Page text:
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What is your preferred scripting language in java world (scripting language on JVM) and way? When do you prefer your scripting language over java (in what situations for example for prototyping)? Do you use it for large projects or for personal projects only?

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8 Answers 8

up vote 4 down vote accepted

My favorite is Jython, and I use it by embedding a Jython interpreter in my Java application. It is being used in commercial projects, and it allows to easily customize the application according to the customers' needs without having to compile anything. Just send them the script, and that's it. Some customers might even customize their application themselves.

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For me, Clojure wins hands down. Being a Lisp, it's concise and dynamically typed, it has enormous expressive power so I can write a lot of functionality in a few lines. And its integration with Java is unsurpassed – I'm only partly joking when I say Clojure is more compatible to Java than Java itself. As a result, the entire breadth of Java libraries, both from the JDK and 3rd party, is fully useable.

Finally, with a little care Clojure code can be as fast as Java code, so I'm not even losing performance.

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2  
+1 - as Stuart Halloway has pointed out: Clojure is a better Java than Java. –  wlangstroth May 26 '10 at 17:37

I've successfully used Groovy in a commercial project. I prefer scripting languages because of duck typing and closures:

def results = []
def min = 5
db.select(sql) { row ->
    if (row.value > min)
        results << row;
}

Translation: Run a SQL query against the database and add all rows where the column "value" is larger than "min" to "result". Note how easily you can pass data to the inner "loop" or get results out of it. And yes, I'm aware that I could achieve the same with SQL:

def results = []
def min = 5
db.select(sql, min) { row ->
    results << row;
}

(just imagine that the String in "sql" has a "?" at the right place).

IMHO, using a DB with a language which doesn't offer rich list operations (sort, filter, transform) and closures just serves as an example how you should not do it.

I'd love to use Jython more but the work on Jython 2.5 has started only recently and Python 2.2 is just too old for my purposes.

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Not only could you achieve the same with SQL, it would be more efficient and easier to read if you did... –  Steven Huwig Mar 18 '09 at 9:45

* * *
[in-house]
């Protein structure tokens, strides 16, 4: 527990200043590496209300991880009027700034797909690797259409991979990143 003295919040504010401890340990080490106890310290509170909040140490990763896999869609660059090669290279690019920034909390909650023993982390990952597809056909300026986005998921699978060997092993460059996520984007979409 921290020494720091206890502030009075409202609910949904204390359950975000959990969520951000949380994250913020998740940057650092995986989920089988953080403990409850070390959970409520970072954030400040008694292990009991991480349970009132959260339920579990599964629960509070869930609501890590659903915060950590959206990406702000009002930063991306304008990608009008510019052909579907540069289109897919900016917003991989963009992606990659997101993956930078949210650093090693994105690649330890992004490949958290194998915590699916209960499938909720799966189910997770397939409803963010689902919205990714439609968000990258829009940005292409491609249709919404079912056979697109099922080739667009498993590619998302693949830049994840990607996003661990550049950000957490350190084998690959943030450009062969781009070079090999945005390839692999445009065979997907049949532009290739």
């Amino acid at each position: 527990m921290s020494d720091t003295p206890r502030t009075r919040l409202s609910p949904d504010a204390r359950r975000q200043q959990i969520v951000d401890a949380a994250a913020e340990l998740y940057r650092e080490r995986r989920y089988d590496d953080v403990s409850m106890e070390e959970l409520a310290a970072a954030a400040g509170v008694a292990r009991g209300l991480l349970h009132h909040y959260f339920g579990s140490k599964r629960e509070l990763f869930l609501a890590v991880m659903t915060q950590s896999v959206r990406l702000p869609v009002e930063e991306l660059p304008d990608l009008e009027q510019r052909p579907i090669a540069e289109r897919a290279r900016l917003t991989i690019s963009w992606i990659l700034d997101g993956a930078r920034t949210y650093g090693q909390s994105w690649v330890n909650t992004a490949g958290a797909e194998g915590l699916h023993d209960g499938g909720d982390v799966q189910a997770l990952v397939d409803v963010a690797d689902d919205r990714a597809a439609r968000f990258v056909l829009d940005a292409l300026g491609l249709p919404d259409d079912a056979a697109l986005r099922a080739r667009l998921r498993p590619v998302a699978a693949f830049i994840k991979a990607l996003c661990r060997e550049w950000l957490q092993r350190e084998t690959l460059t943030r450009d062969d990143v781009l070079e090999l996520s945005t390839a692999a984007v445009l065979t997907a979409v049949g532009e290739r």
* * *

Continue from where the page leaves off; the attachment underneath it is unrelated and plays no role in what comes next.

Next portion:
1  
... and I wouldn't have a simple example that would fit into five lines and which everyone here could understand without 10 lines of explanation. Mind the intent, Sir. –  Aaron Digulla Mar 18 '09 at 10:01

I might prefer Scala, but I can't say, still learning. At the moment using Groovy to write small utility programs. Haven't tried even Groovy on Grails. Heard lots of good about Lift Framework for Scala as well.

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I was a Scala fanboy for a while (not intended as an insult, it's directed at myself, not you) but I found myself annoyed by its pedantry concerning types and its somewhat complex syntax. It feels like a language with too many kitchen sinks bolted on. I found Clojure to be more comfortable. Of course, everybody's mileage may vary. –  Carl Smotricz Dec 11 '09 at 22:00

JavaScript Rhino has a compelling advantage -- it is included with the JDK. That being said, later versions of Rhino than the one with Java 6 have nice features like generators, array comprehensions, and destructuring assignment.

I favor using it whenever the ceremony of handling Java exceptions clutters up the code for no real benefit. I also use it when I want to write a simple command-line script that takes advantage of Java libraries.

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Java. Seriously. It's a powerful, easy-to-use (if a tad verbose) language that everybody knows. The integration with Java is great.

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The company I work for embeds Groovy into a Java/Spring website, which is deployed on a number of sites. The scripts are stored externally of the compiled WAR file, and allow us to manipulate some of the site logic without having to roll out new WAR's to each site. So far, this approach has worked very elegantly for us.

A particularly nice feature of Groovy is that it can closely resemble Java code, which makes it very easy to port existing Java classes to it.

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How about SISC (Second Intepreter of Scheme Code)?

REF: http://sisc-scheme.org/

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+1 for pointing this language out. Looks very cool, especially if you're a seasoned Scheme specialist unwilling to switch to Clojure. –  Carl Smotricz Dec 11 '09 at 22:03

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